LUBBOCK, TX (KCBD) - This is Steven Greene’s second day as Lubbock Animal Services Director, but he said he started running the day to day operations months ago.
Greene began working for the City of Lubbock in August of 2013 as a field officer for Lubbock Animal Services. In June of 2015, Greene said he was promoted to lead officer.
In March, he became the interim field supervisor around the same time he applied for the director position, left vacant after the former director retired.
“It was a really intensive process,” Green said.
He said the application process included a questionnaire, a video interview and an on-site interview before the board made up of five panelists. The city announced in June it had narrowed the candidates list down to two people, Greene and April Moore.
Moore worked as the engagement manager for Austin Animal Services, a no-kill shelter.
As the panel worked to name a finalist, Greene said he was promoted to assistant director at the end of July.
“I’m just very passionate about this department. I’ve been here for the five years," Greene said. “It kind of gets in your blood, it kind of infects you and you just want to get out there and serve the people of Lubbock. You want to take care of the animals, and it’s just something I’m passionate and dedicated to.”
Greene attended the Austin Pets Alive! conference in Austin in February and the Best Friends Conference in Los Angeles in July where he said he learned innovative techniques he took back to Lubbock.
“The best thing you can do is start building end roads. You have to have community support," Greene said. “You have to have networks with regional and national rescue groups, you have to build your foster base and we’ve already implemented a lot of these ideas. We are going to continue to move forward.”
In January, the KCBD Investigates Team began looking into Lubbock Animal Services. The team learned over the past two years, the shelter had euthanized more than 16,000 animals.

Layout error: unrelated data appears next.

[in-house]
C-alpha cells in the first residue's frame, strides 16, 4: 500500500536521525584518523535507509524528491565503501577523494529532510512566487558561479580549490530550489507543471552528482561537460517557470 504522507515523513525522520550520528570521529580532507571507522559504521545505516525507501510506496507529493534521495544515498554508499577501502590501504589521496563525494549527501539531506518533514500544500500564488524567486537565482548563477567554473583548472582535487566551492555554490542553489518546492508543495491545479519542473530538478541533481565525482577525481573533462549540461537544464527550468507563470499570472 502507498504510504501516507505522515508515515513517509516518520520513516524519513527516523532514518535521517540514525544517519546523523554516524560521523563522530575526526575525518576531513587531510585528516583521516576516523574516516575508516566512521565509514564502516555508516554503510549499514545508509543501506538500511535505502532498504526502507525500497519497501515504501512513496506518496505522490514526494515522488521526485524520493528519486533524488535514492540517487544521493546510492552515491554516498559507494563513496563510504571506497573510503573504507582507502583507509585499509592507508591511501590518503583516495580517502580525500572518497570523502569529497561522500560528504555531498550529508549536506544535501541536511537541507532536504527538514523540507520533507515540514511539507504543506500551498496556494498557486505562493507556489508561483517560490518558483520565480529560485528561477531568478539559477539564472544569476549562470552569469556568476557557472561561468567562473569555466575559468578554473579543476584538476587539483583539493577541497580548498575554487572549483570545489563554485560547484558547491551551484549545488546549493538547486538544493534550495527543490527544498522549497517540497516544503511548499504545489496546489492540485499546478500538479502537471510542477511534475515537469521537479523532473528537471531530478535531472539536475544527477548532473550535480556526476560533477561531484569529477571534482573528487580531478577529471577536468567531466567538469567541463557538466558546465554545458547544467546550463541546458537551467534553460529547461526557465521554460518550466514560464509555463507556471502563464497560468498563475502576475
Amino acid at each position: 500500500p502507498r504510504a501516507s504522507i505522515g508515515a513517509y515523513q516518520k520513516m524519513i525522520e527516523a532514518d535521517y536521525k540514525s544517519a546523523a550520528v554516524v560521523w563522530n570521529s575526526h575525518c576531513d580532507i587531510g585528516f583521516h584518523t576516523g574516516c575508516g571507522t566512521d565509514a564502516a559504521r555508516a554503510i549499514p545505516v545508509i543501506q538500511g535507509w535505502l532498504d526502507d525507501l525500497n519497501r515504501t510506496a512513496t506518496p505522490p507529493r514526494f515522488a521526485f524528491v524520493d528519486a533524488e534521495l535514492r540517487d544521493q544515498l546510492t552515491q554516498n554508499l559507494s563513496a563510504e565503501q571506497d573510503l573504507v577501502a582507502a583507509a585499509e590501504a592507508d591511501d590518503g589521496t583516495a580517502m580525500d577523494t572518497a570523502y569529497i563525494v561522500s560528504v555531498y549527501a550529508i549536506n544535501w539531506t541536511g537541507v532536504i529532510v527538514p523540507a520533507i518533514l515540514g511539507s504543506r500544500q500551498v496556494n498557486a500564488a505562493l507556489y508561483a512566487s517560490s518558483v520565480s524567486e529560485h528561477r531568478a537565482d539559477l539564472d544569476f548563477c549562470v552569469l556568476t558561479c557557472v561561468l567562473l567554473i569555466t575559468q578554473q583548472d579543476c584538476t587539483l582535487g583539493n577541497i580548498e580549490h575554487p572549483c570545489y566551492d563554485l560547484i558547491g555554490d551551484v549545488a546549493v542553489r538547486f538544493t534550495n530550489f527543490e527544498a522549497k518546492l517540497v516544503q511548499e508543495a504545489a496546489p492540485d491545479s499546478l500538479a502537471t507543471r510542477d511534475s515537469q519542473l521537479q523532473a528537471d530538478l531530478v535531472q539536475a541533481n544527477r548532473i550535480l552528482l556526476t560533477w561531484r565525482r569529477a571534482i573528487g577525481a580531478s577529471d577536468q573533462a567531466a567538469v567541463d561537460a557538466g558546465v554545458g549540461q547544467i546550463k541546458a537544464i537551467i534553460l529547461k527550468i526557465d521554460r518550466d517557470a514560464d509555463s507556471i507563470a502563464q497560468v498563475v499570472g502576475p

The director at the time said overpopulation was a major problem. According to the documents the KCBD Investigates Team obtained, in 2016, the shelter took in more than 9,800 animals and euthanized nearly 75% of them.
KCBD compared that statistic to to other cities of similar size. Last year, the shelter in Amarillo euthanized nearly 33 percent of the roughly 12,400 animals it received.
Plano euthanized 12 percent of its 5,400 animals. Irving took in just more than 5,300 animals and euthanized 13 percent of them. Garland reported receiving 7,000 animals and euthanizing 22 percent of them.
While the majority of the animals the Lubbock shelter received were strays, the second highest intake number came from owner surrenders.
Last year, people turned more than 4,700 of their pets to the shelter; a place the former director said should be a last resort.
Greene said they have worked to change those statistics by changing intake policies and procedures. The times owners can surrender their animals have changed and Greene said staff meets those animals in the parking lot where a medical and behavioral evaluation is done.
Those animals are also vaccinated immediately.
“When I started, we had a limited amount of animals that were set for adoption," Greene said. “And what we have done now, because we have a building that is disease free, we have animals that are vaccinated. We now offer any animal in our building up for adoption.”
In March, the shelter reported a save rate of 52 percent. In June, July and August, the save rates were reported at above 90 percent.
Greene credits an increase social media presence, volunteers, foster resources, and rescue and transport partnerships with helping increase the save rate. The shelter now has a volunteer coordinator and hosts an orientation for volunteers twice a month.
The shelter has also increased off-site adoption events and started working with more foster and rescue groups.
“I want to reach out to everyone whether they’ve been critical of animal services, whether they’ve been very pro-animal services; I want all of those opinions. My door is always open, somebody can set a meeting with me," Greene said. "I would like the citizens to come out and meet me, the staff and tour the facility and find out what we are all about,” Greene said.
This week, Greene said he worked to establish a leadership team and will post his former assistant director position soon.
“You just have to have the entire community buy in, you can’t just do it with your department. When I’m fully staffed, I have 24 staff members and we run 365 days a year and you just can’t do it without the community being involved,” Greene said.
The next event on the calendar is tomorrow, Sept. 22. The Furry 500 will provide free microchips and vaccinations to 500 cats and dogs.
The event is scheduled from 10 a.m. to 2 p.m. at the Lubbock Memorial Civic Center parking lot.